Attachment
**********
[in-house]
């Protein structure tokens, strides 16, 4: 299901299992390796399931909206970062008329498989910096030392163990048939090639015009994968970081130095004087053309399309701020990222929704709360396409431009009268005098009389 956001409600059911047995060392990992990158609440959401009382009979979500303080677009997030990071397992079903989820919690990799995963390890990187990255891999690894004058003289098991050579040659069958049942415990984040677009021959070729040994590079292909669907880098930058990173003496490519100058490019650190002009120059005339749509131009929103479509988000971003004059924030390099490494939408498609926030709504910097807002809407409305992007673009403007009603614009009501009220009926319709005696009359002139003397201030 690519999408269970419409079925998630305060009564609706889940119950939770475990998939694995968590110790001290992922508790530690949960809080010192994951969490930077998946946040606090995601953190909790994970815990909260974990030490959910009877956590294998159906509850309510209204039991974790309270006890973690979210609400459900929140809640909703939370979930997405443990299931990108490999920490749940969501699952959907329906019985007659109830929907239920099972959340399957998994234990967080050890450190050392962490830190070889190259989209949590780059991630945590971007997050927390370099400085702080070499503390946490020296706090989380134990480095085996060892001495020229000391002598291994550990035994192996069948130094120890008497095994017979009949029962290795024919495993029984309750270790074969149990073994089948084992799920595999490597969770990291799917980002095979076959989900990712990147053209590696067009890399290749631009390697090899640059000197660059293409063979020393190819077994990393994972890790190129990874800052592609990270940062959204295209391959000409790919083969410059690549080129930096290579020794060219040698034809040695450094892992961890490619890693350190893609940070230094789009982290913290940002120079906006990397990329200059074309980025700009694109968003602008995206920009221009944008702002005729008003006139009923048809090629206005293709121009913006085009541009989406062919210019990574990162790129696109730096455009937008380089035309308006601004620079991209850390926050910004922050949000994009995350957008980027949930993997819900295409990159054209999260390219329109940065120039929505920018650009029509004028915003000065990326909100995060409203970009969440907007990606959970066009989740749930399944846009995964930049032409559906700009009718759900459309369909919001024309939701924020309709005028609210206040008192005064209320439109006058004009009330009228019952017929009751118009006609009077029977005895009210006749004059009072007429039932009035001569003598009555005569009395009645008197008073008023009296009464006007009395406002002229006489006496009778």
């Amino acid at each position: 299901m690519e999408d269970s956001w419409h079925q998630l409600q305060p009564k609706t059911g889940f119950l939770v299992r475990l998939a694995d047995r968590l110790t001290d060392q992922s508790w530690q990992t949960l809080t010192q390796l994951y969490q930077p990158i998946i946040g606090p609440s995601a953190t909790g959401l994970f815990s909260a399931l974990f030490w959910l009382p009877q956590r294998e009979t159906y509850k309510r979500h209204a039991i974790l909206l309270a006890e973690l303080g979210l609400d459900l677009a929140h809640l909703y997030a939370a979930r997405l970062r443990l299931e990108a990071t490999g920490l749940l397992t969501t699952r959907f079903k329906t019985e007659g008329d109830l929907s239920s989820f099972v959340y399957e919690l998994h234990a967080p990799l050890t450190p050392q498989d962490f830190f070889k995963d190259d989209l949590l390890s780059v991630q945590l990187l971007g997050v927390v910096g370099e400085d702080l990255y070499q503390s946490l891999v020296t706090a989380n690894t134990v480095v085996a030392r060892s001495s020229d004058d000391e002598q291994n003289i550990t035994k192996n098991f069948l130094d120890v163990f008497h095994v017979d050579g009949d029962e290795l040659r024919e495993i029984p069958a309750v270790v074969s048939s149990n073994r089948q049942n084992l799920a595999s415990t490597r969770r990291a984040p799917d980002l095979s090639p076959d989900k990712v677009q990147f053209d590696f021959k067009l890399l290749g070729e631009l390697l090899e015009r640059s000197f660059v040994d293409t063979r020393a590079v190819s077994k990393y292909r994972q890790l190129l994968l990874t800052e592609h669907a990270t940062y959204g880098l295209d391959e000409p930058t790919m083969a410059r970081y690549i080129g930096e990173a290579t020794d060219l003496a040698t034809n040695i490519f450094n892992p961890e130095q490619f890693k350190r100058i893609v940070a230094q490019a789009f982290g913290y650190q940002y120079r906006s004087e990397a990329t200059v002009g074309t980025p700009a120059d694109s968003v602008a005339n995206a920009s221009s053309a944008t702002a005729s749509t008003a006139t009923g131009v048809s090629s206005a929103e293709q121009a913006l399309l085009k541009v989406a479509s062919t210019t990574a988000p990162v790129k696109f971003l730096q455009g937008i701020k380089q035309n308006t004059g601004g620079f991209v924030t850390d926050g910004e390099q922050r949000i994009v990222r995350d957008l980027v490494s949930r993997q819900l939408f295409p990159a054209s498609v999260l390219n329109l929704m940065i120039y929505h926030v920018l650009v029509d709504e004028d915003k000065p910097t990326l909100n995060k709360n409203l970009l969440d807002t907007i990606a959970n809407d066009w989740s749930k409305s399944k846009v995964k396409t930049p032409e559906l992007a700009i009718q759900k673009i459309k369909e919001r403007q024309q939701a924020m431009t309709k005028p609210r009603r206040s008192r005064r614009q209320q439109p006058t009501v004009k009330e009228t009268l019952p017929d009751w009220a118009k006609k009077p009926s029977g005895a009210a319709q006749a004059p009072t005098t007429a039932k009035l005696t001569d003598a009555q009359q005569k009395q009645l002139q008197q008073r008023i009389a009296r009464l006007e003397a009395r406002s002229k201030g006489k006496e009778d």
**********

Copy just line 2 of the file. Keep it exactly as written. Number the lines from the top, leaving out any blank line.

């Protein structure tokens, strides 16, 4: 299901299992390796399931909206970062008329498989910096030392163990048939090639015009994968970081130095004087053309399309701020990222929704709360396409431009009268005098009389 956001409600059911047995060392990992990158609440959401009382009979979500303080677009997030990071397992079903989820919690990799995963390890990187990255891999690894004058003289098991050579040659069958049942415990984040677009021959070729040994590079292909669907880098930058990173003496490519100058490019650190002009120059005339749509131009929103479509988000971003004059924030390099490494939408498609926030709504910097807002809407409305992007673009403007009603614009009501009220009926319709005696009359002139003397201030 690519999408269970419409079925998630305060009564609706889940119950939770475990998939694995968590110790001290992922508790530690949960809080010192994951969490930077998946946040606090995601953190909790994970815990909260974990030490959910009877956590294998159906509850309510209204039991974790309270006890973690979210609400459900929140809640909703939370979930997405443990299931990108490999920490749940969501699952959907329906019985007659109830929907239920099972959340399957998994234990967080050890450190050392962490830190070889190259989209949590780059991630945590971007997050927390370099400085702080070499503390946490020296706090989380134990480095085996060892001495020229000391002598291994550990035994192996069948130094120890008497095994017979009949029962290795024919495993029984309750270790074969149990073994089948084992799920595999490597969770990291799917980002095979076959989900990712990147053209590696067009890399290749631009390697090899640059000197660059293409063979020393190819077994990393994972890790190129990874800052592609990270940062959204295209391959000409790919083969410059690549080129930096290579020794060219040698034809040695450094892992961890490619890693350190893609940070230094789009982290913290940002120079906006990397990329200059074309980025700009694109968003602008995206920009221009944008702002005729008003006139009923048809090629206005293709121009913006085009541009989406062919210019990574990162790129696109730096455009937008380089035309308006601004620079991209850390926050910004922050949000994009995350957008980027949930993997819900295409990159054209999260390219329109940065120039929505920018650009029509004028915003000065990326909100995060409203970009969440907007990606959970066009989740749930399944846009995964930049032409559906700009009718759900459309369909919001024309939701924020309709005028609210206040008192005064209320439109006058004009009330009228019952017929009751118009006609009077029977005895009210006749004059009072007429039932009035001569003598009555005569009395009645008197008073008023009296009464006007009395406002002229006489006496009778």